Last summer, contemporary artists from the Netherlands and around the world came to Unfair22, an Amsterdam-based festival on a mission to cultivate crowd-sourced collections and contribute to a fair art community.
The Seed Awards, an initiative by the Prince Claus Fund, are designed to address the specific needs of emerging creatives in the early stages of their careers by giving cultural practitioners €5,000 to invest in their artistic practice and give visibility to their work.
Invited by Unfair to exhibit at the Inspired Flight booth, the Seed Awardees showcased their work and met face-to-face with visitors and art buyers.
As part of the Inspired Flight series, in collaboration with the Prince Claus Fund, TQTB interviewed recipients representing Bangladesh, Belarus, Brazil and the Democratic Republic of Congo about their artistic journeys, representation in art and the message behind their work for the Inspired Flight podcast.
It’s here that we met Sumi.
MEET SUMI ANJUMAN
Sumi Anjuman (she/her) is a Visual Artist and Activist from Bangladesh. A Photography graduate from Pathshala South Asian Media Institute, she is currently pursuing a Masters degree in Photography and Society at the Royal Academy of Arts at The Hague in the Netherlands.
Sumi’s work draws on her experience as a woman in a conservative society and challenges of the Bangladeshi LGBTQI+ community. Her exhibition ‘Somewhere Else Than Here’ highlights the psychological impact of the social exclusion this community faces.
Her artistic journey and craft were influenced by the experiences in the environment she was part of as well as the desire to learn and try something new.
“I was always interested in lighting and how it changed through different times. So, I was experimenting and making my own lights. Movies and artists inspired me in creating the language and mood for my photography. That’s how I developed the craft for my art.”
The drive to be an artist also stemmed from her dissatisfaction with the status quo in Bangladeshi society as well as in her own family.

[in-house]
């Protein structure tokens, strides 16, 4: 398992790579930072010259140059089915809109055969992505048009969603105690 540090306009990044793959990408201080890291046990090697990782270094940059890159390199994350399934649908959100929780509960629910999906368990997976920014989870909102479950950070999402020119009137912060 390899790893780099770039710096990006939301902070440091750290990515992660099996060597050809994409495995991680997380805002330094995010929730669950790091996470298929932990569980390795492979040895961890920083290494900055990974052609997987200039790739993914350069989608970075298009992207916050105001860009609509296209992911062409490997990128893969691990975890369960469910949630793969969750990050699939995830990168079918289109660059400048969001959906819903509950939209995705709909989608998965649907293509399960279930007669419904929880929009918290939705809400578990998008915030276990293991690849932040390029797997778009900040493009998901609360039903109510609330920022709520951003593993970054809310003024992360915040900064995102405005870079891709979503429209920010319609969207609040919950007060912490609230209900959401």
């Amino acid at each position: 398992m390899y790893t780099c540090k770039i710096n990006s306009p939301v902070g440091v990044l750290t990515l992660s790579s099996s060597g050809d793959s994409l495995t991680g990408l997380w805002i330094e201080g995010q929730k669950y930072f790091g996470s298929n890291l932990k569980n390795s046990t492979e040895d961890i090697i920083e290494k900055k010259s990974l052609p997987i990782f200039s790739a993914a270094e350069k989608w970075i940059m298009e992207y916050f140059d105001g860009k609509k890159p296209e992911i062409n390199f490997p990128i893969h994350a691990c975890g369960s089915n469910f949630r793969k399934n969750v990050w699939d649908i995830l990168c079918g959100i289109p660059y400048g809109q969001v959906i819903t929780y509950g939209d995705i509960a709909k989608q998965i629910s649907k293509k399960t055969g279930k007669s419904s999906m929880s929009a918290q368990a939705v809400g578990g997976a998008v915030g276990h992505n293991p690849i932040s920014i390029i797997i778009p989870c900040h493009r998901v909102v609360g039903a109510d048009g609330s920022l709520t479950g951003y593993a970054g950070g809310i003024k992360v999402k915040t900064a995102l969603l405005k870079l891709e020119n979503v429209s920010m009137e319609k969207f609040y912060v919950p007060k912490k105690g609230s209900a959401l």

“In my house there was one set of rules for my brother and another for me. He had the flexibility to do anything but, in my case, my family often said no. ‘No, you are a woman so you cannot do that’, ‘you cannot go there, it’s not safe’, ‘you cannot laugh loudly, women should be very quiet’… .”
She first realised the power of photography in 2013, when she spotted a photo by a Bangladeshi Photographer capturing a harrowing scene in the wake of the collapse of the Rana Plaza garment factory.
“It showed a couple hugging each other, buried under the rubble. It was all over the national press. I was intrigued by the image because I realised it was not only about that particular incident. It was talking about the failure of the state, lawlessness and vulnerability of those people.”
Following the tragedy at Rana Plaza, other incidents resonated with her, such as the killing of two gay activists by a radical Islamist group in their own apartment in 2016.
“I noticed that all of my friends from LGBTQI+ community went into hiding. I also saw that the government did not take a strong stance against this although it was not an isolated incident. There were a couple of killings like that at that time. I was disturbed by that.”
She decided to study photography in 2017 with the aim to use it as a medium to talk about the injustices in society. She felt the urge to break the silence about what was happening and the segregation that her friends from the LGBTQI+ community face.
“With my friends we agreed that if you want to change something or talk about something you have to show up. No one is going to fight for you, you have to fight for your own rights. This is how I started and found motivation for my work.”
Her exhibition focuses on the experiences of the LGBTQI+ community in Bangladesh. Through her ongoing series ‘Somewhere Else Than Here’, the aim of her work is to make people switch their focus from the physical to the psychological, in reference to this community.
“Everyone in our country was talking about their sexuality, not about their psychological state. I wanted to develop work that can create a non-violent protest for them and create a bridge between the heterosexual and homosexual community. I shared that idea with my friends and people with whom I work and we started to talk. They unfolded all their experiences from their childhood till now. This work is about what they love, feel, desire and fear.”
In her eyes, too much emphasis on the physical aspects of LGBTQI+ people creates barriers.
“When I started this project I was researching works from different parts of the world. Most of the art, at least to me, was about their sexuality, bodies. They were represented like sexual objects, which is not what I wanted.”
She decided to create her own representation, emphasising the aspects of humanity we all share.
“I wanted to communicate that they are human beings. When you exaggerate [the representation of] these people it creates some kind of exclusion, suggesting they are different from us. But they are not.”
Sumi wishes her work will motivate audiences to understand the importance of integration.
“I always wanted for people to see the LGBTQI+ community as human. It is not only about their gender identity. We are the society.”